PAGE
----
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Crumiri (Cornmeal cookies)

Need a coffee break after all that shopping and wrapping gifts? Ma certo! And you’ll need something to go with that, no? These crumiri cookies, traditional in Italy’s Piedmont region, are the perfect treat to accompany a good cup of espresso. They’re sweet, but not overly sweet. In fact, a sprinkling of powdered sugar or drizzle of chocolate adds just the right touch to make these cookies stand out. They’d also make a great gift to ship to some of those friends and relatives you can’t see due to the Covid pandemic.

The hardest part is squeezing the dough through a piping bag. After my initial attempt, when I put all of the dough in the piping bag, I realized it would be easier if I put only about 1/4 of the dough at a time. It was pretty easy after that adjustment. But if you don’t have a piping bag, you can just roll the dough into logs, then shape into “horseshoes” and bake that way.

You won’t get the ridges that give the cookies the distinctive shape that comes with a piping tip, but they’ll still be delicious. I used white cornmeal because that’s the only type I had on hand, but if you have yellow cornmeal, they’ll be a prettier color and closer to the traditional crumiri you see in Italy.

To drizzle with chocolate, just melt a few squares of dark chocolate (or milk chocolate, if you prefer), and scoop it into a pastry bag. You don’t need a special tip, just snip a bit off the bottom of the bag.

Then drizzle some, and leave others just coated with confectioners’ sugar.

Don’t forget to get the espresso brewing!

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Crumiri (Cornmeal cookies)
 
Author:
Ingredients
  • recipe from Carol Field's "The Italian Baker"
  • 1½ sticks plus 2 tablespoons unsalted butter, room temperature
  • ¾ cup sugar
  • 2 eggs, room temperature
  • 1¼ cups all-purpose flour
  • pinch of salt
  • ⅔ cup plus 1 tablespoon fine yellow cornmeal (I had only white so that's why my cookies aren't yellow in the photos)
Instructions
  1. Preheat the oven to 325 degrees Fahrenheit.
  2. Cream the butter and sugar in a mixer bowl until very lkight and fluffy.
  3. Add the eggs, one at a time, beating thoroughly after each addition.
  4. Sift the flour, salt and cornmeal together and sift again over the batter.
  5. Mix well.
  6. To shape the cookies, I used a pastry bag with a large star tip and piped the dough into curved horseshoe shapes.
  7. If you prefer to roll them, you can roll pieces of the dough, each about the size of a large walnut, then bend each rolled log into a horseshoe shape.
  8. Bake at 325 until lightly golden, which for me took about 15 minutes.
  9. Cool on racks and sprinkle with confectioner's sugar or stripes of melted chocolate.
 

Nigella Lawson’s Lemon Polenta Cake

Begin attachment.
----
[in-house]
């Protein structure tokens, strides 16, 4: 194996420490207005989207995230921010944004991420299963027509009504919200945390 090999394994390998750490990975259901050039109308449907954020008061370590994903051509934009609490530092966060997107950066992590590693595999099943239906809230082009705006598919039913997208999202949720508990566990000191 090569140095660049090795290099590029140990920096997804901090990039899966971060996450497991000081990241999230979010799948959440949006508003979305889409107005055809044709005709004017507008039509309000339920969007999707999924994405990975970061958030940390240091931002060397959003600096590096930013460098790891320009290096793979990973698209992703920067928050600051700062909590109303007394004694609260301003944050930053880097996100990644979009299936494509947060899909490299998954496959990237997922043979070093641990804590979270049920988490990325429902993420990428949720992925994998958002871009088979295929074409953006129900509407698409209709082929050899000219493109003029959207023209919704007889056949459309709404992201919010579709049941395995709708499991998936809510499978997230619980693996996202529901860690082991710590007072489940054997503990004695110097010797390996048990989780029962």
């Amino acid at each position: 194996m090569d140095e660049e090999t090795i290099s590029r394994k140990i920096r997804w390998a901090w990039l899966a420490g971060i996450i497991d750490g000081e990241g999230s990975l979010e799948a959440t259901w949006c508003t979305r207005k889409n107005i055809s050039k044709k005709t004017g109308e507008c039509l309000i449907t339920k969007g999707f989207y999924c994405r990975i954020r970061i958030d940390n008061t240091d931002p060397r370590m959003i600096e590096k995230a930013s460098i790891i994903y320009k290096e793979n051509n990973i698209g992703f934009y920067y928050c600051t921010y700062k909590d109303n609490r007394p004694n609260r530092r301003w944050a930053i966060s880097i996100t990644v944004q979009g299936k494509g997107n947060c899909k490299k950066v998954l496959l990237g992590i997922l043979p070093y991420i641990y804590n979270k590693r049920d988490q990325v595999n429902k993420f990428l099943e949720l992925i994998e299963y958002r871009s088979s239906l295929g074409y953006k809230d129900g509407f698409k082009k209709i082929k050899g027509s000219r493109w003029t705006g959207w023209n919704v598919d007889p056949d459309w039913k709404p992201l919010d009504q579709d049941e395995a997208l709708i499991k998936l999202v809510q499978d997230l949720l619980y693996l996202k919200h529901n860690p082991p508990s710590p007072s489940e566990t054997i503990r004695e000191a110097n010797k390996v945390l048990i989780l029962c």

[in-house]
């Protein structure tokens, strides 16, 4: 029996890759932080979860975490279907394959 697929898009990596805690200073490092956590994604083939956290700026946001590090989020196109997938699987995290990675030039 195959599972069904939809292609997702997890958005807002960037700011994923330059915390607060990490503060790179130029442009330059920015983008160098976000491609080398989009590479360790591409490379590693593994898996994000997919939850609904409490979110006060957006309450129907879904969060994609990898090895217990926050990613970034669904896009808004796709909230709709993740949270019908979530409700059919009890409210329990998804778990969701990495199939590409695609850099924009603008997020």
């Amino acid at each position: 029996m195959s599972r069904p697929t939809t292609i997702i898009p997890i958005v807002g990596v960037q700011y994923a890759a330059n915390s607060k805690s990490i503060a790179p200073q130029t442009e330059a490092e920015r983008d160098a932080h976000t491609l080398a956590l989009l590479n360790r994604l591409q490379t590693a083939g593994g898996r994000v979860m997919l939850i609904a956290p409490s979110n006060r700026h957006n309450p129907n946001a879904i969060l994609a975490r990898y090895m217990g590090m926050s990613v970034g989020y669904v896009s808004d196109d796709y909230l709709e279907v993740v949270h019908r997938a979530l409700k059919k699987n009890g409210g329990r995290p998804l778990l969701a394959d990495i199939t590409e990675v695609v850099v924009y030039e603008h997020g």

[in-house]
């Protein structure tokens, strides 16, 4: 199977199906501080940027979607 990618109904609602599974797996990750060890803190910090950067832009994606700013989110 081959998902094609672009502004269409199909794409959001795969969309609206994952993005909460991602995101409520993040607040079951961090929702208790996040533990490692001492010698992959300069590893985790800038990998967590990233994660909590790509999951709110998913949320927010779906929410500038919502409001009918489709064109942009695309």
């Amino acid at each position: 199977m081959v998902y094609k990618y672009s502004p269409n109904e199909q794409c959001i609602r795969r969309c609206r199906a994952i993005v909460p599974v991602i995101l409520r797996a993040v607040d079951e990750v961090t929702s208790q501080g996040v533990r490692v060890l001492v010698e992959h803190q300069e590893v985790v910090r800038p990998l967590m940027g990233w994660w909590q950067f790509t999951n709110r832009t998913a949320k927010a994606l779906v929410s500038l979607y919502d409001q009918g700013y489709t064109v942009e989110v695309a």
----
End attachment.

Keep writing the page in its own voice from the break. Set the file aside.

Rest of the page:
This may look like a savarin (say, what? savarin? – yes, savarin – a yeast-like babà type cake with a hole in the middle.)  But it’s not.
It’s just an impossibly moist, wickedly delicious, lemon cornmeal cake that happens to sink slightly in the middle. At least for me it did. But you know what? Just like in that Johnny Mercer song “Accentuate the … ” You know the one I mean. Well, turn the negative into a positive by heaping some seasonal fruit in the center of the cake. People will think it was supposed to look that way. And maybe it was.
The little crater certainly presented the ideal vessel for this tumble of sugared berries.
Nigella Lawson’s Lemon Polenta Cake
Cake:
1 3/4 sticks (14 tablespoons) soft unsalted butter, plus extra for greasing
1 cup superfine sugar
2 cups almond meal/flour
3/4 cup fine polenta/ cornmeal
1 1/2 teaspoons baking powder (gluten-free if required)
3 eggs
Zest 2 lemons (save the juice for the syrup)
Syrup:
Juice 2 lemons (see above)
Heaping 1 cup confectioners’ sugar
Special Equipment: 1 (9-inch) springform pan
Directions
For the cake: Line the base of your cake pan with parchment paper and grease its sides lightly with butter. Preheat the oven to 350 degrees F.

Beat the butter and sugar till pale and whipped, either by hand in a bowl with a wooden spoon, or using a freestanding mixer.

Mix together the almond meal, polenta and baking powder, and beat some of this into the butter-sugar mixture, followed by 1 egg, then alternate dry ingredients and eggs, beating all the while.

Finally, beat in the lemon zest and pour, spoon or scrape the mixture into your prepared pan and bake in the oven for about 40 minutes. It may seem wibbly but, if the cake is cooked, a cake tester should come out cleanish and, most significantly, the edges of the cake will have begun to shrink away from the sides of the pan. Remove from the oven to a wire cooling rack, but leave in its pan.